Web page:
It's not easy being green. Have you ever wondered how the Wicked Witch of the West got that way? Me neither. Yet there is now a bestselling book and play based on that very thing (WICKED)
L. Frank Baum did not care about the emotions and
motivations of the Wicked Witch of the West in THE WIZARD OF OZ. The Witch was Wicked, and that was enough, and generations of readers accepted a house dropped on her sister as sufficient justification for her dislike of Dorothy. It would annoy me, too.
WICKED is in the same vein as Tom Stoppard's excellent play ROSENCRANTZ AND GUILDENSTERN ARE DEAD, which has minor characters commenting on the action in HAMLET. But Stoppard is Stoppard, and most of us aren't, so this device can easily be overused. While I might be interested in learning a bit about
the background of Doctor Victor Frankenstein, there are few other popular fictional characters with his depth of character in the original source material.
Sherlock Holmes, whose creator disliked him so much he tried to kill him, is ever in the vanguard of reinterpretation. He has been psychoanalyzed and deconstructed in THE SEVEN PER CENT SOLUTION (1976) and reconstructed as a robot in SHERLOCK HOLMES IN THE 22ND CENTURY (1999) and will doubtless be around for many more outings of this sort.
Remakes of older movies and plays have been around since the beginning of theatre. Even Shakespeare wrote remakes. On a less Olympian level, we have had excellent remakes of early films such as CHICAGO (1927, remade in 1942 as ROXIE HART and again with its original title 2002) and THE FRONT PAGE (1931 and 1940). THE WIZARD OF OZ was first filmed in 1912, again in 1924, and finally in 1939. On a Stygian level, we have remakes of KING KONG (1976) and the new one by Peter Jackson which will seek to atone for Di Laurentis' sins; and Buster Keaton's SEVEN CHANCES (1925, remade as THE BACHELOR in 1999, which was unredeemable.)
A sequel is not in itself a bad thing. As someone who is always asking what
happened 'next', I'm cool with sequels as long as they are good ones. TOY STORY II was arguably better than the original film. The first three STAR WARS movies, which started this outbreak of sequel-itis, weren't too bad. As for the 'prequels'-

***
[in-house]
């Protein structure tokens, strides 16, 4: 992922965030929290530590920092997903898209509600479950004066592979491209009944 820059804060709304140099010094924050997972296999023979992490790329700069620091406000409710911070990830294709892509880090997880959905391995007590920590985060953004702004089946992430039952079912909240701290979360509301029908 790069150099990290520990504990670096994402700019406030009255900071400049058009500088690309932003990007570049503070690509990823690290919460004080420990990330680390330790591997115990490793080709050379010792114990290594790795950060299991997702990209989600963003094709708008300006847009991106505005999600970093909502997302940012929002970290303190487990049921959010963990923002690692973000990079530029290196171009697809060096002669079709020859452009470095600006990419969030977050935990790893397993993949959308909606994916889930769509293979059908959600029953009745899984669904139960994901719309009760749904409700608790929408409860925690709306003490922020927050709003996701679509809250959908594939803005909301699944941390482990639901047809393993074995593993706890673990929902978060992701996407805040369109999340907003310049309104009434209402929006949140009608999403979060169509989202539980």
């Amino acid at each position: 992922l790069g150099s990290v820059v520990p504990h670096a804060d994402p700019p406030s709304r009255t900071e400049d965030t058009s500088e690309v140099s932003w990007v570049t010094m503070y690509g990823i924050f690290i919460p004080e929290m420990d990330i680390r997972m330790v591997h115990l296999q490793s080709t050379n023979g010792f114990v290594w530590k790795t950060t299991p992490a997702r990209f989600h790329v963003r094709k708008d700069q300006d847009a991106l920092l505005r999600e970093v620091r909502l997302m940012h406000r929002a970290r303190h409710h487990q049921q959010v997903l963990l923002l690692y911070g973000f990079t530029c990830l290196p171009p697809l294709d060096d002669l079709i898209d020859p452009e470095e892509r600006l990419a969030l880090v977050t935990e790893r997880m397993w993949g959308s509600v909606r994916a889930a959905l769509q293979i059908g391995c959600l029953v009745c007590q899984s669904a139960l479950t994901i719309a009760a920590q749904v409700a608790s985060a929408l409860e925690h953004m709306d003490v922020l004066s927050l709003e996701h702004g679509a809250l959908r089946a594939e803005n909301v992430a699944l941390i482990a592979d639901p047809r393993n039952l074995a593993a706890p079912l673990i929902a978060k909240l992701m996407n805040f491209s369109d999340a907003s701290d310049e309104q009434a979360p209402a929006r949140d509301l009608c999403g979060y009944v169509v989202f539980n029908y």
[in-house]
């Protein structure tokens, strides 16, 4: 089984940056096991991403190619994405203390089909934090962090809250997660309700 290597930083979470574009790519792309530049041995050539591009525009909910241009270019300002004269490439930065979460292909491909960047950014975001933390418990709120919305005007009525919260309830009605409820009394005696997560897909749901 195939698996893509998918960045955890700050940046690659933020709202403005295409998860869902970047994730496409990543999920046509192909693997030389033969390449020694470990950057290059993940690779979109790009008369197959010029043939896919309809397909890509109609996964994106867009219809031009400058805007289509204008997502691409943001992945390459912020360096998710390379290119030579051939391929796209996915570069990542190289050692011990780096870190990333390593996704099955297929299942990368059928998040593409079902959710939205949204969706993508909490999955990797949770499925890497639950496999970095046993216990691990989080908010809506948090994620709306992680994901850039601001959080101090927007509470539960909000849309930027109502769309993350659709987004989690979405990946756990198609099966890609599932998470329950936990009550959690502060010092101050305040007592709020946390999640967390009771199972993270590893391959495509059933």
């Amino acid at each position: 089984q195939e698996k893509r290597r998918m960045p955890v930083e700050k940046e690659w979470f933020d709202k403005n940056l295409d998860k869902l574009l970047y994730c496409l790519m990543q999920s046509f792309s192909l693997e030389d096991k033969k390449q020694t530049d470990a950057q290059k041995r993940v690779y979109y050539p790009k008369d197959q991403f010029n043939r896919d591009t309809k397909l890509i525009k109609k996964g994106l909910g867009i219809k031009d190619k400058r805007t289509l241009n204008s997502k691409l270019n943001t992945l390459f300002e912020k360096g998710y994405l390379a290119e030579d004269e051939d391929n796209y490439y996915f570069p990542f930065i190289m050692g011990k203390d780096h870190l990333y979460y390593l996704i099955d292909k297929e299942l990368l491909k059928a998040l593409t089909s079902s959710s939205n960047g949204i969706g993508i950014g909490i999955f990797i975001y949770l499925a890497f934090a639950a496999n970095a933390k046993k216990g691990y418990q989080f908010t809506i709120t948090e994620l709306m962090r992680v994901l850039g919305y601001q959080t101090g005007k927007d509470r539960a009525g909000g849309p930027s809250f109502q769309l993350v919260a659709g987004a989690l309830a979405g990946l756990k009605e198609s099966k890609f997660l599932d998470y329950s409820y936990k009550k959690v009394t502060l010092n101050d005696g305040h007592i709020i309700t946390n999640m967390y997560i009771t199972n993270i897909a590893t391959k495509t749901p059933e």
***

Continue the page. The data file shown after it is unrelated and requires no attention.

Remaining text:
well, the less said the better. But animation has fared better. We've had SHREK II and TOY STORY II and both were successful, so we will have sequels in both 'franchises' into the forseeable future, the respective studios promise us.
But now there is a new phenomenon: what might be called 'mid-quels', in which we find out what we didn't want to know about stuff that the filmmakers didn't want to tell us.
Presumably someone at Disney thought that BAMBI AND THE GREAT PRINCE OF THE FOREST was a nice commemoration of BAMBI's sixtieth anniversary, which actually passed three years ago. Be that as it may, (spoilers ahead) do we really care
or need to know about how Bambi spent the winter after his mother died?
And do we want to see it as a cartoon or as CGI?
This is the easy way out for those who consider these films 'franchises' rather than works of art. It is so much easier to insert a story that happens DURING the course of the original film's action, than to come up with a new story for a sequel. If
BAMBI AND THE GREAT PRINCE does well, (it even has 'costume design'!) live action producers will surely leap on the animated bandwagon and we can look forward to lots more 'elaborations' of
films that we thought were done years ago.
Here are some that I'd like to see:
ROSEBUD: THE STORY OF A SLED Don't you wonder why there is that huge jump cut in CITIZEN KANE, when
Thatcher wishes him Merry Christmas, and then we leap ahead twenty years as he finishes the sentence "And a Happy New Year?" ROSEBUD: THE STORY OF A
SLED will show us the 'missing years' of Kane's childhood. Young Charles will meet a little girl nicknamed 'Rosebud' who will show him that objects and possessions
don't really matter but friendship does. Of course he doesn't listen to her.
MONSTER!!! We're restricted in the number of sequels only by how much'source material' Igor originally provided here, since each film is be the story of the people whose dead bodies were used to build the Frankenstein monster. We see their hopes and their dreams and then they die and wind up as part of this seven
foot high green guy. This has an influence on him. This could go on for years. I'll bet the film about 'Abby Normal' is the hit of the series.
And what about: seven movies telling the backstory of all Seven Dwarves, including the real reason why Grumpy hates women and why Dopey doesn't talk? How about a prequel to DUMBO explaining Mrs. Jumbo's unhappy separation from Dumbo's
dad, who was clearly an African elephant, so we can work in a 'mixed-marriage' angle that will wring your withers? Actually, since none of the Disney characters have a nuclear family, and Geppetto seems to be actually ignorant of the methods
customarily used to obtain a 'real boy' as a son, there are great possibilities here.
I've got a million of 'em.